The photograph as the image of silence
The thing that strikes you first in Arkady’s photography is the silence it evokes!
The silence of the objects, places, people is not an inanimate silence but an absolute condition of apparent life, a form of reflection that leads to an aesthetic view and the mystical contemplation of the picture.
In addition, the serial order with which time and manner are segmented in scansion in Arkady’s photographic works brings together the whole discussion of his poetics - and, when all put together, they conclude it.
The sequence is the only form capable of complying, without compromises or alterations, to the modes of being in his stylistic ‘vision’ and at the same time scan and confirm the ‘adventures’ of his observation.
Arkady Lvov was born in Odessa, Ukraine, during a period of strong aesthetic changes and his stay in New York, where he still lives and works, sealed the bond between two cultures: the eastern and western sides of his work show themselves to be absolutely compact, perfectly combined in a high quality stylistic process. There are clearly other influences which determine his stylistic research; in a particular way, the European renaissance style of painting and frequent stays in Venice and Tuscany confirm his belonging to the great aesthetic school of the Italian Masters of the 16th and 17th centuries.
The theme of still life, recurrent in Arkady’s works assumes, within his poetics, a concept of philosophical reflection; his, is an attentive observation of things in order to ‘freeze’ them, in order that the moment does not escape and that the picture has its fixity both within, and without, time.
The most striking elements in his ‘still lifes’ are not so much the objects, their surfaces and their actual existence as objects but rather the geometric order and architectonic space of emptiness that regulates volumes and determines the ‘silence’ of the pictures. In this, Arkady’s works have only one master: Giorgio Morandi.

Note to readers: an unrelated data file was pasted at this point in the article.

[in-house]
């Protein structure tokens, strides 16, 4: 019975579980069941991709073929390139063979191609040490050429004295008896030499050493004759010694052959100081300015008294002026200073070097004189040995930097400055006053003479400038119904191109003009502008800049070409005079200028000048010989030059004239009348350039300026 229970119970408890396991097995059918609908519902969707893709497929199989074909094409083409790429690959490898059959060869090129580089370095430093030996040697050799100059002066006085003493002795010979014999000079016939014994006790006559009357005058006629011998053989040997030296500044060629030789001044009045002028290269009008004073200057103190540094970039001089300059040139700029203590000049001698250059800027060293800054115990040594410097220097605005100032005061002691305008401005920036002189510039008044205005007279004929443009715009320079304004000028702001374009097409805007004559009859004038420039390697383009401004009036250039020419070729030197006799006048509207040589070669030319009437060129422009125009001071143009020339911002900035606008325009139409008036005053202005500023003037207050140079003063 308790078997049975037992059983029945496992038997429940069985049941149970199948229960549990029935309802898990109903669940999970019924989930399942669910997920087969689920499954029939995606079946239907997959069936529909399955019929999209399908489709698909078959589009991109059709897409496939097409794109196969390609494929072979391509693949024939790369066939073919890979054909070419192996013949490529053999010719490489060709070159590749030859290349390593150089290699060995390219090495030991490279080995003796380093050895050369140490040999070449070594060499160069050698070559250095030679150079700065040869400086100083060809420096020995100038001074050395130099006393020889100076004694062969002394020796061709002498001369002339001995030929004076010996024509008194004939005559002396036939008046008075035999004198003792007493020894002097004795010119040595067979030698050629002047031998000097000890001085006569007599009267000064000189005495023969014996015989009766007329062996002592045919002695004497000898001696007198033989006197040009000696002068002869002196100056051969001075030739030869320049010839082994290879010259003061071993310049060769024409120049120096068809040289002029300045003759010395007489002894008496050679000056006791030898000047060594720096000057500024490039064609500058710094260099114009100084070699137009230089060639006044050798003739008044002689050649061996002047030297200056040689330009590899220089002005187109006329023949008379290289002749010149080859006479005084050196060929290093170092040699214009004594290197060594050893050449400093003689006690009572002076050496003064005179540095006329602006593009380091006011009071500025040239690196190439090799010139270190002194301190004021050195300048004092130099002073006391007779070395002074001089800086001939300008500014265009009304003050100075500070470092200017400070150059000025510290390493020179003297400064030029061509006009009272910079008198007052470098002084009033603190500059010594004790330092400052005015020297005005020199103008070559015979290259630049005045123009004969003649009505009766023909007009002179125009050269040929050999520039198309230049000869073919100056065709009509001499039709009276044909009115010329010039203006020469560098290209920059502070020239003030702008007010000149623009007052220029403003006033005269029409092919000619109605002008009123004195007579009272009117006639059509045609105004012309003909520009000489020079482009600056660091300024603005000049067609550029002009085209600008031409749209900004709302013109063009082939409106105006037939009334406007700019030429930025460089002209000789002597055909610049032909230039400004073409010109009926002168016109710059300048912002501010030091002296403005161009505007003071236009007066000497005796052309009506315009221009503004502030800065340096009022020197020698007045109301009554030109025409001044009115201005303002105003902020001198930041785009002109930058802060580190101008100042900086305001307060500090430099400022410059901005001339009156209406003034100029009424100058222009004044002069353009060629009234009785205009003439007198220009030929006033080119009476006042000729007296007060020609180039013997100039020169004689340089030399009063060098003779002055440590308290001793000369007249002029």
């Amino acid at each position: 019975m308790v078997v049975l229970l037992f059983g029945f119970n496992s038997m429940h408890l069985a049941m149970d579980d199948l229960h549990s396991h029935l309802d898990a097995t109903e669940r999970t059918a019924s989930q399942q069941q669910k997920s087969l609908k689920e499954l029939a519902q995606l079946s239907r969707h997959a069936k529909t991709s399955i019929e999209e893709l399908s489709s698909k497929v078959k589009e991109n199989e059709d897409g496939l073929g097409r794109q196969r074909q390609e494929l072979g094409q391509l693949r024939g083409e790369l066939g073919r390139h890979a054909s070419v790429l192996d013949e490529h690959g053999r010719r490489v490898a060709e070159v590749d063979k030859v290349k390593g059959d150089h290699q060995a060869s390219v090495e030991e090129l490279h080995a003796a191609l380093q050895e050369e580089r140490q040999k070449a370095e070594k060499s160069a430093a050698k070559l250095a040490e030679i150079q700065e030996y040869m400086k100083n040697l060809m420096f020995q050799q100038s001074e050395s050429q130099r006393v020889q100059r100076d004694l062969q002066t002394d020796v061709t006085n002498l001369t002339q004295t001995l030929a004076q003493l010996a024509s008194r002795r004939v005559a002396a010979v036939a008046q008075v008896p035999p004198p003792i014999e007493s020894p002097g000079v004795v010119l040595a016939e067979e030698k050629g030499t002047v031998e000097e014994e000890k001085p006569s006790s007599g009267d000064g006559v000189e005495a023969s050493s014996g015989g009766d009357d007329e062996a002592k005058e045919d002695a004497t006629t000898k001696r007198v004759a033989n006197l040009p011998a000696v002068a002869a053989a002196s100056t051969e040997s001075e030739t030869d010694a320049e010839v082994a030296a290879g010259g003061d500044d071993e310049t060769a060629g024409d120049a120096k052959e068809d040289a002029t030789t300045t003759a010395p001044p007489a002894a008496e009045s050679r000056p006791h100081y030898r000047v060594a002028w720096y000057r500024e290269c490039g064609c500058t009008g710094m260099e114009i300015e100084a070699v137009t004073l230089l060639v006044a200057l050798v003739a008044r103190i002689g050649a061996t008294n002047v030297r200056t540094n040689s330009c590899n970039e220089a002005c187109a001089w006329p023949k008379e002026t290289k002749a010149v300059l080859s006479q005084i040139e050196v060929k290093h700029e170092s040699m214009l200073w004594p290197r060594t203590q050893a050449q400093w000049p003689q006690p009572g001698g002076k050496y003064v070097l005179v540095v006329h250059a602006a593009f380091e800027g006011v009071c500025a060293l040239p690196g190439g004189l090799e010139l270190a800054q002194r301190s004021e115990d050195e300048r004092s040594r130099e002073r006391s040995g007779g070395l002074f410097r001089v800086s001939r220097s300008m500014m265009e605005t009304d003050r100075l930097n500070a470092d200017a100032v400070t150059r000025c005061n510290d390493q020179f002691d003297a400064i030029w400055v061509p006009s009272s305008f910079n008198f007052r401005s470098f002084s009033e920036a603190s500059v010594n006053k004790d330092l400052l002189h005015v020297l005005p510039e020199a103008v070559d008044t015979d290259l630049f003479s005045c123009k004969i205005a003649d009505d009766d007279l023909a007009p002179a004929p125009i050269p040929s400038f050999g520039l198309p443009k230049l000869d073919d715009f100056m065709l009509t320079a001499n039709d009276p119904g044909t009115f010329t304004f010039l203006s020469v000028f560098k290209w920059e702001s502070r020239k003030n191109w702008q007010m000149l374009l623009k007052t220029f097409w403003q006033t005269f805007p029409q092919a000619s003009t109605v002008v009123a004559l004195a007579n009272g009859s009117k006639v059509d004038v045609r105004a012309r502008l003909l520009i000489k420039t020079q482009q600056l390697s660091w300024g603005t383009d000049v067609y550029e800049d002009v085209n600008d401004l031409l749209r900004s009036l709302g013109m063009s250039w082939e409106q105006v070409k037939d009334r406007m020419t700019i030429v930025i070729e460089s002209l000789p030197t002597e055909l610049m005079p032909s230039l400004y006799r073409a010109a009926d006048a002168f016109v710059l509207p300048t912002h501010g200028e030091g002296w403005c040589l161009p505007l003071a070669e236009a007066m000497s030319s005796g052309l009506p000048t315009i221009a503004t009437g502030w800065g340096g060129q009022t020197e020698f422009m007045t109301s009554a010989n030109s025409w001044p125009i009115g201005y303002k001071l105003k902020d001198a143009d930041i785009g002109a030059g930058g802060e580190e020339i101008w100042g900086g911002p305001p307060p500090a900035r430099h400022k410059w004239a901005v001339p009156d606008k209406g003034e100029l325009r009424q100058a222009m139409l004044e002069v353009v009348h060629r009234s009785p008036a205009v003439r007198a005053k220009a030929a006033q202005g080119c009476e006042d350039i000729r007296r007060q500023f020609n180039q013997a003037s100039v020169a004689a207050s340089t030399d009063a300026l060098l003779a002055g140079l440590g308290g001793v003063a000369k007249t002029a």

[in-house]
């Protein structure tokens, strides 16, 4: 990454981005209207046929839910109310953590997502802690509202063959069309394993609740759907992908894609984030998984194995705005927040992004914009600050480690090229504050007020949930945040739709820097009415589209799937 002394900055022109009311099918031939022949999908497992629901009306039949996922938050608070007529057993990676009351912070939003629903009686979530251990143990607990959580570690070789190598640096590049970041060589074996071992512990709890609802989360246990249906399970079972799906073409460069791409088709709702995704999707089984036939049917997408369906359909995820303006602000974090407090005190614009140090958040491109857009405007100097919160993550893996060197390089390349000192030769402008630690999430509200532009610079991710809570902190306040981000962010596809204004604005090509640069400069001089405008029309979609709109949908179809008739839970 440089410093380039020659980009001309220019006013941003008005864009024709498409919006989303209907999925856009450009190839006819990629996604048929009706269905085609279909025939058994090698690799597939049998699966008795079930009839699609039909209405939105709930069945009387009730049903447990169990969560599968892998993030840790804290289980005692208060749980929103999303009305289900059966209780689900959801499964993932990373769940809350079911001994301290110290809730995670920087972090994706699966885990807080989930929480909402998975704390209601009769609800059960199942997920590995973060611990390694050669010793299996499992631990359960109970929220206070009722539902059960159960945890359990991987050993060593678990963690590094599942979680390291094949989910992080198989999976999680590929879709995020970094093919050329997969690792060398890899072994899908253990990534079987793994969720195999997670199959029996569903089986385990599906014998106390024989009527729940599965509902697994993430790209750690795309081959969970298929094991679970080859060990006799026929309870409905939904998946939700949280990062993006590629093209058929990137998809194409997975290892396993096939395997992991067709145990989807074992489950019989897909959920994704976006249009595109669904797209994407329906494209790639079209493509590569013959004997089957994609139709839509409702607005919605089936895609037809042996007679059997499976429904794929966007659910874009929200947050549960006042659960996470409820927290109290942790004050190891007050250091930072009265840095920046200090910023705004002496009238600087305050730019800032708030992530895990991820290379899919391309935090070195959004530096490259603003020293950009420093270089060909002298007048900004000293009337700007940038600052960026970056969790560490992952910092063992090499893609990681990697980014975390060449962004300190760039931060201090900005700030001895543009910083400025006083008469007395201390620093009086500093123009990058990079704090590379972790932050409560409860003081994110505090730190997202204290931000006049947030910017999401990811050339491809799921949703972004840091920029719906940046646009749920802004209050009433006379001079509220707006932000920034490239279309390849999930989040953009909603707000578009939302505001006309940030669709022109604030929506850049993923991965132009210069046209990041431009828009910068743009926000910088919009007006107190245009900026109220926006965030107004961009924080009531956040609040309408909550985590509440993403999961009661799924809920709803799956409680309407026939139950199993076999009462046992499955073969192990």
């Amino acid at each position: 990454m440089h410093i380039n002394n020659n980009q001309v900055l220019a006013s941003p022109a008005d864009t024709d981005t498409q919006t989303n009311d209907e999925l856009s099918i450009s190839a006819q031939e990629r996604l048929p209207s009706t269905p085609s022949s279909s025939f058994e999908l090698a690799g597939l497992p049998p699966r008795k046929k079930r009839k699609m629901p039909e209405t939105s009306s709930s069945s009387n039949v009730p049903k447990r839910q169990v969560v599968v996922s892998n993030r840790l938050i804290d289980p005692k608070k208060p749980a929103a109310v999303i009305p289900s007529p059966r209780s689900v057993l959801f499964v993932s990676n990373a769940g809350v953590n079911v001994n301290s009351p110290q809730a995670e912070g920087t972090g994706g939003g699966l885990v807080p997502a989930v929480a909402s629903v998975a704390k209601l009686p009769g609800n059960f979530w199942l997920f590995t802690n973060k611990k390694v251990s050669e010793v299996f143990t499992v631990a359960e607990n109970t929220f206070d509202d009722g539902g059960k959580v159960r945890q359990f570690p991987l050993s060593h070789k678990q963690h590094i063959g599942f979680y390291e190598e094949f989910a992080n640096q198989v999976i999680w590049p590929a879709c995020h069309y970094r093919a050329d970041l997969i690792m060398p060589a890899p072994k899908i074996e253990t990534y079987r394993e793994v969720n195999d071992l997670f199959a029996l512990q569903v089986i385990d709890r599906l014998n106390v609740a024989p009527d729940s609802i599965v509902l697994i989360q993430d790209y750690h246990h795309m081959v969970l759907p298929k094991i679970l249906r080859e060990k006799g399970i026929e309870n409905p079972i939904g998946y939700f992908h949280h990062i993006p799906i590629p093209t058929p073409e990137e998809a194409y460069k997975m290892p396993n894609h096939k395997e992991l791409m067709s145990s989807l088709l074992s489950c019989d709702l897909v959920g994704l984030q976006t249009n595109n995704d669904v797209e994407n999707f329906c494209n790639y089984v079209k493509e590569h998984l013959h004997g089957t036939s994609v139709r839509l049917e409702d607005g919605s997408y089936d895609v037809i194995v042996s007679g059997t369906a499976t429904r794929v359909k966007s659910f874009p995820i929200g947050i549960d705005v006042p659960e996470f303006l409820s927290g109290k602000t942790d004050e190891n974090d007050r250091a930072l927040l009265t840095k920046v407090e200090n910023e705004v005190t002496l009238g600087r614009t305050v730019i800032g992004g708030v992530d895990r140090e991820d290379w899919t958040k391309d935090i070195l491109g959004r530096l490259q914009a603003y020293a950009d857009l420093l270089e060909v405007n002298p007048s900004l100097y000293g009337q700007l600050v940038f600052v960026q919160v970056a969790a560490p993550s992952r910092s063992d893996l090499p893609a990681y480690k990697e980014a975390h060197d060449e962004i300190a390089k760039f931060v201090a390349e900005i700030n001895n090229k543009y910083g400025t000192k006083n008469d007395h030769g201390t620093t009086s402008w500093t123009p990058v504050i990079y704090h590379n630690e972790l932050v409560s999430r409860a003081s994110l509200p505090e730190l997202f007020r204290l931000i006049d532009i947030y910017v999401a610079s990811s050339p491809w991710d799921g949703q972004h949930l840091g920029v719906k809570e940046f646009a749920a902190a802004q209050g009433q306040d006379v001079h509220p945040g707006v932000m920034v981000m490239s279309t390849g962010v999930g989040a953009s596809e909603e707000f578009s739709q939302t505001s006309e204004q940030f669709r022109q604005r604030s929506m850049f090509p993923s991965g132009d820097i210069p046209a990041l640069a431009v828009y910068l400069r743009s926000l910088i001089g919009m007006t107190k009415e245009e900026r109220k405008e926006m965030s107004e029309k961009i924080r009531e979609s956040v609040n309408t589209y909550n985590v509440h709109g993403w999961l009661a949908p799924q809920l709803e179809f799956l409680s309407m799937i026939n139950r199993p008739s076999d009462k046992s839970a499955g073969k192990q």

Morandi, in fact, placed his subjects in the centre of a circle, a constructed model to the left and the painting-canvas in front. The distance between the extended arm of the artist and his eye determined the prevalent and interchangeable distance or proximity of different paintings.
That which continues to weigh upon our conception is, for Arkady, the ambiguity between the instantaneous representation of a immobile moment of motionlessness and the actual, organic movement, in visual terms, of a defined work. Although a photographer can choose a natural situation with specific dynamic characteristics, no photograph could equal the temporality of a painted work; and Arkady knows this well enough to make a photograph appear like a real painting. For him, it is not about simple connection, nor is it about more or less successful variants; entire pictorial cycles may be read as real and true visual sequences- successive photogrammes.
The light etched out by the special platinum treatment that Arkady uses in his photographs reveals hidden depths and unveils compositional harmonies closer to pictorial sensibilities than to those of photography, thus confirming again how much Cicero maintained, that "in the shadows and projections of light and shade, painters see more than we see".